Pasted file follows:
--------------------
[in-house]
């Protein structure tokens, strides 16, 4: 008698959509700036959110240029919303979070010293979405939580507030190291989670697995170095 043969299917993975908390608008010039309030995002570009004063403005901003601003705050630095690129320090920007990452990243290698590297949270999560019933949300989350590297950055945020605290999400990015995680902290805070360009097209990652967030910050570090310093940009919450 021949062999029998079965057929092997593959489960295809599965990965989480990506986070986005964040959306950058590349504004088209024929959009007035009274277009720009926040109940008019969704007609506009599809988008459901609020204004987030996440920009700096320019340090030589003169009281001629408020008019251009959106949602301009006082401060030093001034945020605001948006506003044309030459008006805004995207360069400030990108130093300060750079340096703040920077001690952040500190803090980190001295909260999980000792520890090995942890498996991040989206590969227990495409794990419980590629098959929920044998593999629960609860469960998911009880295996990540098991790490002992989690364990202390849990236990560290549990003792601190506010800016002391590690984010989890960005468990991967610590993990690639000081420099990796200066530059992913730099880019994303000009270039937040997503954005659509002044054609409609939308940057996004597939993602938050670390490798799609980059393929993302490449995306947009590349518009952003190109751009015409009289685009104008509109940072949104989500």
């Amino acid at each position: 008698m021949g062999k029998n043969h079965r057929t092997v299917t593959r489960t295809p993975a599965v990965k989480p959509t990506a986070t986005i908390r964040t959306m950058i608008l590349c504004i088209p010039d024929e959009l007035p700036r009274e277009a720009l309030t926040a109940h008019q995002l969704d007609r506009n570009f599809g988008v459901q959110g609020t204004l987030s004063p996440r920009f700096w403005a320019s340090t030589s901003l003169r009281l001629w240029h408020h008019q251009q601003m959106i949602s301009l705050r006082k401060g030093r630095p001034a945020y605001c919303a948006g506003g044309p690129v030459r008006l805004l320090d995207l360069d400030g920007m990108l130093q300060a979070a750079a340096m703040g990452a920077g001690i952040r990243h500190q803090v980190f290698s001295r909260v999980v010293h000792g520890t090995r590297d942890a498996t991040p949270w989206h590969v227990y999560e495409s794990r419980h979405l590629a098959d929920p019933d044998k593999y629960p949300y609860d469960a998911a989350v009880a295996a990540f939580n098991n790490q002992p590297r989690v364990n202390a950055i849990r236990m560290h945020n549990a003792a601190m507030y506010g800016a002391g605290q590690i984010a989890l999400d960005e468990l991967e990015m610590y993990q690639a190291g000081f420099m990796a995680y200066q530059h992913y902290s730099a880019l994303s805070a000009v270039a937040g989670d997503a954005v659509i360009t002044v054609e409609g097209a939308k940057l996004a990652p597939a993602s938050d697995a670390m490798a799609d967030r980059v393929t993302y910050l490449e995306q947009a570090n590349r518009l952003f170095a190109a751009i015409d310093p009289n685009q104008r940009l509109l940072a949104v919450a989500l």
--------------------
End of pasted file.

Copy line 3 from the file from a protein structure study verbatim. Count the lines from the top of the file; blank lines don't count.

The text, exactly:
């Amino acid at each position: 008698m021949g062999k029998n043969h079965r057929t092997v299917t593959r489960t295809p993975a599965v990965k989480p959509t990506a986070t986005i908390r964040t959306m950058i608008l590349c504004i088209p010039d024929e959009l007035p700036r009274e277009a720009l309030t926040a109940h008019q995002l969704d007609r506009n570009f599809g988008v459901q959110g609020t204004l987030s004063p996440r920009f700096w403005a320019s340090t030589s901003l003169r009281l001629w240029h408020h008019q251009q601003m959106i949602s301009l705050r006082k401060g030093r630095p001034a945020y605001c919303a948006g506003g044309p690129v030459r008006l805004l320090d995207l360069d400030g920007m990108l130093q300060a979070a750079a340096m703040g990452a920077g001690i952040r990243h500190q803090v980190f290698s001295r909260v999980v010293h000792g520890t090995r590297d942890a498996t991040p949270w989206h590969v227990y999560e495409s794990r419980h979405l590629a098959d929920p019933d044998k593999y629960p949300y609860d469960a998911a989350v009880a295996a990540f939580n098991n790490q002992p590297r989690v364990n202390a950055i849990r236990m560290h945020n549990a003792a601190m507030y506010g800016a002391g605290q590690i984010a989890l999400d960005e468990l991967e990015m610590y993990q690639a190291g000081f420099m990796a995680y200066q530059h992913y902290s730099a880019l994303s805070a000009v270039a937040g989670d997503a954005v659509i360009t002044v054609e409609g097209a939308k940057l996004a990652p597939a993602s938050d697995a670390m490798a799609d967030r980059v393929t993302y910050l490449e995306q947009a570090n590349r518009l952003f170095a190109a751009i015409d310093p009289n685009q104008r940009l509109l940072a949104v919450a989500l």